Upon taking command of Camp Blanding in 2015, Johnson said he would enjoy a morning run past the troop billeting areas on Quincy Avenue which just happened to be located behind what used to be the headquarters for the 66th Infantry Division.

“I remember vividly on those first mornings as I ran through the area, how I observed the concrete foundations and the red brick chimneys that still remain there today,” Johnson said. “It stirred within me the desire to learn more about the history of this post and the soldiers and civilians who once trained and served here.”

Johnson ran his usual route again on the morning of the reunion to prepare for his meeting with veterans that trained at his post all those years ago.

“I could still imagine the voices and the sounds of men rising early, preparing for another day of training at Camp Blanding. I thought of what you experienced then and what we experience today,” he said.

Veteran’s Story

Johnson said he was also touched by the story of one of the veterans in attendance, Cyril Reshetiloff, who served in Headquarters Company, 2nd Battalion, 262nd Infantry Regiment. Reshetiloff was onboard the S.S. Leopoldville, a Belgian passenger ship that was torpedoed and sunk by a German submarine as it was crossing the English Channel to deliver members of the 66th to fight at the Battle of the Bulge.

While Reshetiloff was able to climb his way out of the wreckage and swim to safety, the 66th Infantry Division lost 14 officers, including two battalion commanders, and 784 enlisted men in that attack.

Instead of continuing to the original battle, the Black Panther Division was assigned to fight 60,000 Germans along the French Atlantic coast. They later relocated to Koblenz, Germany, following the German surrender in May 1945, where they conducted occupation duty and provided security at German prisoner-of-war camps. The men who left to continue the fight after Leopoldville consider the sacrifice made by their fallen brothers to have saved their lives.

Jerry Roetigers, President of the Panther Veterans Organization, and one of the young men who trained at CBJTC and went on to fight with the 66th Infantry Division, said the PVO has boasted as many as 2,500 members since it was created in the 1960s. He recalls emotional moments when the PVO went to Europe and placed a wreath at the location where the Leopoldville was sunk, and later when they placed one at the Tomb of the Unknown Soldier. 

The members of the 66th Infantry Division have been honored for their sacrifice and praised for their legacy. Their final reunion at Camp Blanding was no different. Dozens of soldiers, airmen and civilians turned out in the hot summer sun to pay their respects to the brave men of the Black Panther Division. Several World War II-era vehicles led the convoy of buses around post, bringing back memories of the unit’s time here, but also providing a reminder of how much time has gone by.

Choking back tears, Roetigers said, “None of this would have ever happened if our buddies on the Leopoldville didn’t give their lives. They gave their lives for us. It kept us out of the Battle of the Bulge, and who knows … we all might have been buried in Belgium.”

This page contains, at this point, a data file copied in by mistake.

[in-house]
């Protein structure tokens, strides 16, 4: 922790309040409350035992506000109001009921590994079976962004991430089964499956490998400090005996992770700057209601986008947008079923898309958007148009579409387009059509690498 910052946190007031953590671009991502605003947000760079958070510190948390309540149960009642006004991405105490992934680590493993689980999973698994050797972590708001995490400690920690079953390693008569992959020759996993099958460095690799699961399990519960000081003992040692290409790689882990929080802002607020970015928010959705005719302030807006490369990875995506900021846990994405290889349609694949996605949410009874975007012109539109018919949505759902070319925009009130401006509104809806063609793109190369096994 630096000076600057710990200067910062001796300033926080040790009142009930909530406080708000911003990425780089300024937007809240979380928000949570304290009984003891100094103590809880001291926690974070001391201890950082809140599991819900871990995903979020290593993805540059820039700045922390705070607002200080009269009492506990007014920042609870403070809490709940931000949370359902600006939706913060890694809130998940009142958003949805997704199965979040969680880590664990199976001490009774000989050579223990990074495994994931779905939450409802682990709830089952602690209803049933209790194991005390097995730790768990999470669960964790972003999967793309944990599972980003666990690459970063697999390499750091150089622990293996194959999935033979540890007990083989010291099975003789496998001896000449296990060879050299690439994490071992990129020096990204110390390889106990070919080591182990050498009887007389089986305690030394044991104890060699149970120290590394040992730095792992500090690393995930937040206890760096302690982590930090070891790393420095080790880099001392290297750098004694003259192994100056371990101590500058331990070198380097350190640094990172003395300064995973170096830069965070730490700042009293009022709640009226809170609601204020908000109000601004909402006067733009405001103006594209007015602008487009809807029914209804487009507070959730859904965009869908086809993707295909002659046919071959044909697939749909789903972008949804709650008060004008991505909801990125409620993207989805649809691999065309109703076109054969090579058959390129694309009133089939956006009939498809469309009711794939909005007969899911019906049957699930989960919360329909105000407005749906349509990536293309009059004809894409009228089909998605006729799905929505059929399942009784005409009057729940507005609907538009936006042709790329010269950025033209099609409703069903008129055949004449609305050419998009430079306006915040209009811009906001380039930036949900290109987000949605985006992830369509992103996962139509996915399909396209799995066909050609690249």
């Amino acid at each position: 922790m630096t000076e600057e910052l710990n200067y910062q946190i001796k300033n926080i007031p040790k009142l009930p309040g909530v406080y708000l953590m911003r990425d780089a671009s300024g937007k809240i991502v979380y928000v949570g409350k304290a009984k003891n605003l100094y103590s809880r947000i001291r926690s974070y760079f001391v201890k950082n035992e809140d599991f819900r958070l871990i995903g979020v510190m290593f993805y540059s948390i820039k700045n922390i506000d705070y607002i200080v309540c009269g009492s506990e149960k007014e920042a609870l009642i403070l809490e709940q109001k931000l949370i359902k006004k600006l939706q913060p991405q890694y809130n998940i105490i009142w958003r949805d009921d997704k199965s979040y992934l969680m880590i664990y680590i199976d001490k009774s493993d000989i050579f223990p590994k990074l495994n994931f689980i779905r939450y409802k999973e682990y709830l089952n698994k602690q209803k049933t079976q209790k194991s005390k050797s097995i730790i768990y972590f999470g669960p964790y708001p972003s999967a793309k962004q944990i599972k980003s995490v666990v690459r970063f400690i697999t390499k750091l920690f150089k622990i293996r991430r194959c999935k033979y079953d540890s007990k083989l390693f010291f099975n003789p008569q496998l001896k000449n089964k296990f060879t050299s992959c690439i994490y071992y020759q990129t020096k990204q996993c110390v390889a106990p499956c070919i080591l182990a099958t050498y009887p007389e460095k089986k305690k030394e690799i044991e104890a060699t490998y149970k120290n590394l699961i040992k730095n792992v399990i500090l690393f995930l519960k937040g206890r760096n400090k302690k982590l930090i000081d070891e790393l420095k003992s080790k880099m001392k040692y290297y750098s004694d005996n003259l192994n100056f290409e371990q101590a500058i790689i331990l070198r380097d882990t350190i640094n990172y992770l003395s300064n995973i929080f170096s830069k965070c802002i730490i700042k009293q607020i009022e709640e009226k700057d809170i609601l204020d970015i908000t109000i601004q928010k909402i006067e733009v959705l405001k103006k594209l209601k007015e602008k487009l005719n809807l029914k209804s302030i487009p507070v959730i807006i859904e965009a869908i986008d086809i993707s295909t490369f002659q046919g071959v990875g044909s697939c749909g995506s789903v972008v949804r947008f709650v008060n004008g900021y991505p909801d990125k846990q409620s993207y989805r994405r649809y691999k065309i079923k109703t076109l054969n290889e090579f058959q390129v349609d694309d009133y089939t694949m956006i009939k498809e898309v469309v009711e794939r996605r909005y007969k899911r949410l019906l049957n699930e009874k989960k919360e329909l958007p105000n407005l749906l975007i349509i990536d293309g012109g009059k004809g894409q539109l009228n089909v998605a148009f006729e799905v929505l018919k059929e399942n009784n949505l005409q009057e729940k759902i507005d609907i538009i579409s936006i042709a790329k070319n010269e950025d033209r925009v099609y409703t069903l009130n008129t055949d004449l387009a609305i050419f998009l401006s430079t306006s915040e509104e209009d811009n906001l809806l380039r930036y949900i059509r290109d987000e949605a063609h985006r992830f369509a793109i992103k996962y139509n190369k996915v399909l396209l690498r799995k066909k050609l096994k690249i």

Honoring World War II Veterans

Roetigers had his grandson, also named Jerry and a veteran who served in Iraq, read an article written by his friend and previous PVO President Frank Bartino, and the current CEO of the Panther organization, Lenore Angelo, titled, “Roses in December.” The heartwarming words remembers comrades that fell during the war and have passed away since.

Just before laying a wreath on the monument, each of the 12 Black Panther Division veterans in attendance received a 66th Infantry plaque and a CBJTC challenge coin.

The veterans noticed on their tour of Camp Blanding that while the post has changed tremendously over the years, the spirit of sacrifice and service remains.

During the ceremony, currently serving Florida National Guard soldiers and airmen stood proudly as they donned the same style “Black Panther” Division patches as the heroes who have gone before them wore when the 66th Infantry Division was activated on April 15, 1943.

“We are very proud of the 66th Infantry Division’s record in World War II, and we are extremely pleased that you have come home in 2018,” said the president of the CBJTC Museum Association, George Cressman.

Picture 1: Combat Veterans of the U.S. Army 66th Infantry Division pose for a group photo during the division’s final reunion and site dedication at Camp Blanding Joint Training Center’s museum in Starke, Fla., June 15, 2018. The 66th division was activated in 1943 at Camp Blanding. After training, the division deployed to England and afterward fought German forces in Europe. The division finished the war in Koblenz, Germany, in 1945. While in Germany, the division conducted occupation duty and provided security at German prisoner-of-war camps. Florida National Guard photo by U.S. Army Staff Sgt. Christopher Vann

Picture 2: U.S. Army Capt. Kimberly Quinn enjoys a laugh with World War II U.S. Army Veteran John Dietz following the 66th Infantry Division’s final reunion and site dedication held at Camp Blanding Joint Training Center’s Museum in Starke, Fla., June 15, 2018. Florida National Guard photo by U.S. Army Staff Sgt. Christopher Vann